Russell Gunn: Ethnomusicology Vol. 2 (Justin-Time)
Young and highly innovative, underrated Russell Gunn delivers arrangements of what could very well be the next step in jazz history. With hip arrangements of Monk's "Epistrophy," Ellington's "Caravan" and "It Don't Mean a Thing" Gunn uses urban influences like scratch turntables and funky wah-wah guitar effects to mesh with his mad cat-like skills on the trumpet. This one is great for groovin,' and will stay in your player for months...guaranteed! The shot that could be heard around the world could very well be from Gunn.
Roy Hargrove: Moment to Moment (Verve)
Who said that jazz instrumentalists with strings were a thing of the past? Hargrove stays within the tradition of being featured while being backed by a string ensemble, but is a modern interpreter of the classic repertoire. With arrangements being contributed by the likes of such greats as Larry Willis, Gil Goldstein, Cedar Walton, and Hargrove himself, this promises to be a most enjoyable record for those mellow times of twilight.
Joe Lovano: I'm All for You (Blue Note)
Lovano is a living legend and his languid, lavish, luscious lines are instantly identifiable. On I'm All for You he proves even further that he will always be held in the same respects as Coleman Hawkins, Lester Young, Sonny Rollins, and Dexter Gordon. Here he displays his powerful prowess on ballads. It takes a real master to interpret a ballad personally, and with takes of "I'm All for You (Body and Soul)," "Stella By Starlight," "Like Someone in Love," and "Early Autumn," one can hear the prominent voice of the elder saxophonist. He is joined by a sensational rhythm section consisting of Hank Jones on piano, Paul Motian on drums, and George Mraz on bass.
Wynton Marsalis: Blood on the Fields (Sony)
We can all agree that Wynton Marsalis is an outstanding musician. We can also agree that Wynton is the poster child for the Neo-Classicism movement in jazz. Some would even agree that this era of Neo-classicism in jazz is what has caused an overall lack of development in jazz progression. True, major figures, such as Louis Armstrong and Duke Ellington, should be treated as equals to Mozart or Beethoven, but it should not cause a lack in the progressive ideas in this art form. Even though Mr. Marsalis won a Pulitzer Prize for this composition, it is a pristine example of how jazz is still moving towards the future as a "museum art" that will continue to showcase and glorify his efforts as long as the jazz community denies true unyielding innovation.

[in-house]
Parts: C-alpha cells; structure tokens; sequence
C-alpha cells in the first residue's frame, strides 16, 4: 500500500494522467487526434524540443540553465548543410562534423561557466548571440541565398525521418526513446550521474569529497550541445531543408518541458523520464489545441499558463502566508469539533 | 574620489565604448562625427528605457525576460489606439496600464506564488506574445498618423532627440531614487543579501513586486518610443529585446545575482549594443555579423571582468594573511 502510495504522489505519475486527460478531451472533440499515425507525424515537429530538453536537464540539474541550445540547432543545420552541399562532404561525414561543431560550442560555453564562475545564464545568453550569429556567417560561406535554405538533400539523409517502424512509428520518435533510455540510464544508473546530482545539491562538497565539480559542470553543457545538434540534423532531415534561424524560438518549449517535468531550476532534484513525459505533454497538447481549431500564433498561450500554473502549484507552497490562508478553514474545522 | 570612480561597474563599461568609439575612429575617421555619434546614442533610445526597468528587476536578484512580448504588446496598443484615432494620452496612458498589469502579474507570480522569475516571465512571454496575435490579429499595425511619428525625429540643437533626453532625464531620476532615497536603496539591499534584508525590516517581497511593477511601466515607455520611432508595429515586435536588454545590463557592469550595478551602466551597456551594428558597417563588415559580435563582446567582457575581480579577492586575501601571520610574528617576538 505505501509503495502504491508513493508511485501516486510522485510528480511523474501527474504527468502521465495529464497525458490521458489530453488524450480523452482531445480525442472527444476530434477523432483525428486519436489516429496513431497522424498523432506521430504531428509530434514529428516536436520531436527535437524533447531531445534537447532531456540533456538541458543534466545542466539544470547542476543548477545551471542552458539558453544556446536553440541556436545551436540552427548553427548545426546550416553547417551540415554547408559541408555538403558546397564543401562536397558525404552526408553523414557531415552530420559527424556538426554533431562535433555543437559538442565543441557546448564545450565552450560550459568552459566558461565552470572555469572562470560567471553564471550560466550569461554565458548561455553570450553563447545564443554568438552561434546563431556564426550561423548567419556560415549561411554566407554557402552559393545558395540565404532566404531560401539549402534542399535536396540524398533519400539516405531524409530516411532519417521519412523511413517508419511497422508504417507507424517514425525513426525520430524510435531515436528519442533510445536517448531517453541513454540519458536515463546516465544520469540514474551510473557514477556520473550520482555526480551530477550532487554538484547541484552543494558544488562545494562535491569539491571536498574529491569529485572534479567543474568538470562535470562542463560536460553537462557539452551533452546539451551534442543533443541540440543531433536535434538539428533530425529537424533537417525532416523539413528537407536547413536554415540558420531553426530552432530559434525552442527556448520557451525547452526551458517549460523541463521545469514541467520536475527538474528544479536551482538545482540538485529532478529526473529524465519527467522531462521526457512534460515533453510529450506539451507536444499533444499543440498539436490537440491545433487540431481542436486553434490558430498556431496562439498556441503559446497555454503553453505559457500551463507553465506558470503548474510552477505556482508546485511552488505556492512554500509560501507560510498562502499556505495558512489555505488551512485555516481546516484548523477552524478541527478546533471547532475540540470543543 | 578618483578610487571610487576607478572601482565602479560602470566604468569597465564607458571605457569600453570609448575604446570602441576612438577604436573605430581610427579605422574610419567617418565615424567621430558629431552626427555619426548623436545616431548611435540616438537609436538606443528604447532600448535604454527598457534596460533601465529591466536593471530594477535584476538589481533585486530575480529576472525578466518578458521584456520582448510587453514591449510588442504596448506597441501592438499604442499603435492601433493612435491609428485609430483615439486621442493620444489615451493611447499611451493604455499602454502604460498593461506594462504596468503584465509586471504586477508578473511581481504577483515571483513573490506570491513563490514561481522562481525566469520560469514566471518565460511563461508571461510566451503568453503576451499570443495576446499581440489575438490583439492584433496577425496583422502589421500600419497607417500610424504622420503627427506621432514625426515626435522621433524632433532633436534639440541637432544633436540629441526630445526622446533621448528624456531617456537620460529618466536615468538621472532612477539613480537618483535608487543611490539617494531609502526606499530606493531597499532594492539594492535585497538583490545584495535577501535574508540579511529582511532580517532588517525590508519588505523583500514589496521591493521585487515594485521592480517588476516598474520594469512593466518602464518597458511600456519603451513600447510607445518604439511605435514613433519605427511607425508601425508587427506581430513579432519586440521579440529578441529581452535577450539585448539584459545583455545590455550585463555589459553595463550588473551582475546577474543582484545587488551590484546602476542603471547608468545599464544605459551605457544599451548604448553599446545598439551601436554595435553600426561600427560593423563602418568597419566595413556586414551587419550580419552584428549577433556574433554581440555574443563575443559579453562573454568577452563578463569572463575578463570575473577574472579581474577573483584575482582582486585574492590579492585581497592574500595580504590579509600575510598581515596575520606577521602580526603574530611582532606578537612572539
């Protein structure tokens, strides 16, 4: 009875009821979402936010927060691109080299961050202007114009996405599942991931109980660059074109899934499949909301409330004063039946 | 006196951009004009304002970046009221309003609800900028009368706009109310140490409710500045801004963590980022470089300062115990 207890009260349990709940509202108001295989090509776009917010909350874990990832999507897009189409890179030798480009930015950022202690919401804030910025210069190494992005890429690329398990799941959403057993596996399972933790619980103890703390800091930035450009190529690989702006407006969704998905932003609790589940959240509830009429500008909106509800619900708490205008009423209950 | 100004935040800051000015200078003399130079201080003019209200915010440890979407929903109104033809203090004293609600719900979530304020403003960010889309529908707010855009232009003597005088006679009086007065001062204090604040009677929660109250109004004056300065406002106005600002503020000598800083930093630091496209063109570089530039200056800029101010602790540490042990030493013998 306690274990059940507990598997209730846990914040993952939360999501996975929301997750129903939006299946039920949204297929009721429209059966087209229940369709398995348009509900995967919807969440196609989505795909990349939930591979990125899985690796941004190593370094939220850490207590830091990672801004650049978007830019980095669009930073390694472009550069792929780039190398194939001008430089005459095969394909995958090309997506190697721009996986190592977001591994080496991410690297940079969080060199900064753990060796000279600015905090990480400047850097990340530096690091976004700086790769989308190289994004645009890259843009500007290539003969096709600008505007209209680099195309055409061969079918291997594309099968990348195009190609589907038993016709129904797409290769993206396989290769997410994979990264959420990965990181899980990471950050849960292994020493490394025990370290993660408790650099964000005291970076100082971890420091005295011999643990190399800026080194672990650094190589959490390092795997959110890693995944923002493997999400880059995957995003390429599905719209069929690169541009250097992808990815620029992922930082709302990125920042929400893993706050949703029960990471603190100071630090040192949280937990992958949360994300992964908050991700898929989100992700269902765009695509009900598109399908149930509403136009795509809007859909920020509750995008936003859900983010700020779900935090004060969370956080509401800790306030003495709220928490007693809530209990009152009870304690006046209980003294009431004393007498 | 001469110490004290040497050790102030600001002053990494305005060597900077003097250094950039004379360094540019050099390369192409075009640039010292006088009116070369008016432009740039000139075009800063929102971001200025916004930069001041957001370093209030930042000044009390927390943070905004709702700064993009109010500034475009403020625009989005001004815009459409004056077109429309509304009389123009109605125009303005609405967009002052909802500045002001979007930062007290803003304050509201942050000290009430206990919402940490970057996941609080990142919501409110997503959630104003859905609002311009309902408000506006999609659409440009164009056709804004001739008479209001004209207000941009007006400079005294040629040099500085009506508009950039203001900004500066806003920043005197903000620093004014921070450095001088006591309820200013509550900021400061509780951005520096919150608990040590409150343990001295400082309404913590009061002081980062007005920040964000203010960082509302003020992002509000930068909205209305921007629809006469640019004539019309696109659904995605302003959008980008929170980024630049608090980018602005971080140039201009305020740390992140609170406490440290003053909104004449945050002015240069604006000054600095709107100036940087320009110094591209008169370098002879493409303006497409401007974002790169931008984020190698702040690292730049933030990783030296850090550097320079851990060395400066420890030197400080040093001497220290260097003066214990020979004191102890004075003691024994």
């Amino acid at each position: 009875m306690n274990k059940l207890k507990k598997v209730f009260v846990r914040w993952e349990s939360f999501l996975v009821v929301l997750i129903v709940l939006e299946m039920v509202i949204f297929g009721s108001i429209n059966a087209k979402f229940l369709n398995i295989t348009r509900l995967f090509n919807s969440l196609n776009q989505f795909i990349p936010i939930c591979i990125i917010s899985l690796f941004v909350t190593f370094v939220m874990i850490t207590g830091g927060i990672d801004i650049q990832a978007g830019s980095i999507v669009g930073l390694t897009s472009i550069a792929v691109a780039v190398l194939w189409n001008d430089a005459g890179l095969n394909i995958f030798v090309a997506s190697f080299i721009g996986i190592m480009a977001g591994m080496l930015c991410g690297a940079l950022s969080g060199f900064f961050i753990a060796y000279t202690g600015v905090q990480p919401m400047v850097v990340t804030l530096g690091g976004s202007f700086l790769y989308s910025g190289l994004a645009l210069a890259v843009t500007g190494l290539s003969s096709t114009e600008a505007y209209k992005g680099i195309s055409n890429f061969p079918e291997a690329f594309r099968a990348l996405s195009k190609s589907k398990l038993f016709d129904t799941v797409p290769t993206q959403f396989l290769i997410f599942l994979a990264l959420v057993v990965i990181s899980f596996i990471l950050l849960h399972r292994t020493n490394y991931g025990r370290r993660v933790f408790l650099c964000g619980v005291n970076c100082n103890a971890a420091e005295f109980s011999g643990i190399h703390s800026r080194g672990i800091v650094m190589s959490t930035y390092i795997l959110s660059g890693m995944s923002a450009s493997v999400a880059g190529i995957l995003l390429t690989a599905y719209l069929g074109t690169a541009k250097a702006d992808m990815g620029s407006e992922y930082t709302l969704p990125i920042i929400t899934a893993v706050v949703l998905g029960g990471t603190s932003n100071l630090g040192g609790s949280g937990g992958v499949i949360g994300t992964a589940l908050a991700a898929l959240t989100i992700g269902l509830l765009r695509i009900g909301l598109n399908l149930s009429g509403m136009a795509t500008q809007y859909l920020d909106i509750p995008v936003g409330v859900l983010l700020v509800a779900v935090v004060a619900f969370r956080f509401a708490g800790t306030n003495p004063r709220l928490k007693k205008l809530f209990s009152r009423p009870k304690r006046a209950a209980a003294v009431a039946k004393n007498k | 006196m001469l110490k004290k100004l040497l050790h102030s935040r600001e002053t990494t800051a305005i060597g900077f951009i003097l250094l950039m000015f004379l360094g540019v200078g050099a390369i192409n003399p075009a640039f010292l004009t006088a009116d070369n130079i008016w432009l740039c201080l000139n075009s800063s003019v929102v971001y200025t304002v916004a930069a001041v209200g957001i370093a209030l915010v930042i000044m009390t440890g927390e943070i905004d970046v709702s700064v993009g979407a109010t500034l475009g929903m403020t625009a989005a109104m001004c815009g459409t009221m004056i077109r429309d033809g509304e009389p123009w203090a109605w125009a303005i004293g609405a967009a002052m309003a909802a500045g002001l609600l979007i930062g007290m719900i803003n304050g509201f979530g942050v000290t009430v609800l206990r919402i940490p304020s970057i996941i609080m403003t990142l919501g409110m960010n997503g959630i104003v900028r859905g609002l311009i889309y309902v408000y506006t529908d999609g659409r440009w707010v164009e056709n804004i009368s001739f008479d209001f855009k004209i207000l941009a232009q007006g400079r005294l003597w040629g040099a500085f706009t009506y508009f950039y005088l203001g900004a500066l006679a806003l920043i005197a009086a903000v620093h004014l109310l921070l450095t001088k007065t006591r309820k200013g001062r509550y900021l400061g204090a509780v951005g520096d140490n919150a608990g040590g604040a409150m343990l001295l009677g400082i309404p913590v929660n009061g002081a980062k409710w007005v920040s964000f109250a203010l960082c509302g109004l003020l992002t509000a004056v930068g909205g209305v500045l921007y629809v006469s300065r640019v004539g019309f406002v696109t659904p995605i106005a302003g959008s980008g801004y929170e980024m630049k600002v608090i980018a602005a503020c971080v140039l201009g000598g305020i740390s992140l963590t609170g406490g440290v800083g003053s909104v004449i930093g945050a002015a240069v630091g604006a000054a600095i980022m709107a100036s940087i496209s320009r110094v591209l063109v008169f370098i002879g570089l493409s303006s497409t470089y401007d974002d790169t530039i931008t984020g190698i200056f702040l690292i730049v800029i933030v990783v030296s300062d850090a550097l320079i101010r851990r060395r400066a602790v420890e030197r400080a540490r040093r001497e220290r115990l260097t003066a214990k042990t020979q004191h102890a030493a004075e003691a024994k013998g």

Brad Mehldau: Art of the Trio Vol. 4 (Warner Bros.)
Let's set the record straight. Mehldau does NOT sound like Bill Evans or Keith Jarrett, nor does he like to be compared to these artists. Brad Mehldau is his own person. Although we are in a time where people, for some reason, need to compare a new talent to an old favorite, this is not the person to cast those opinions on. Mehldau is a true original, and he is a name that will forever be repeated throughout jazz history. He brings a fresh approach to the piano and to the piano trio. In Art of the Trio Vol. 4, Mehldau, Grenadier, and Rossy explore seven tunes that leave the listener breathless. He chooses to perform "All the Things You Are" in 7/4 time, which is an excruciating challenge upon any musician, as well as Radiohead's "Exit Music (For a Film)." Also included on this disc are the standards "Solar" and "I'll Be Seeing You," as well as his own composition "London Blues," which first appeared on Introducing Brad Mehldau. This is a wonderful example for piano trios to go by.
Jason Moran: Black Stars (Blue Note)
Moran is a force to be reckoned with. He definitely has his own thing goin' on. This album features Moran and his piano stylings as well as Sam Rivers on tenor sax, soprano sax, flute, and even piano on the track "Sound it Out." Joining Moran and Rivers are Tarus Mateen on bass and Nasheet Waits on drums. Standout tracks on this disc include "Kinda Dukish" which concludes with a spooky nod to Chopin, as well as "Sound it Out."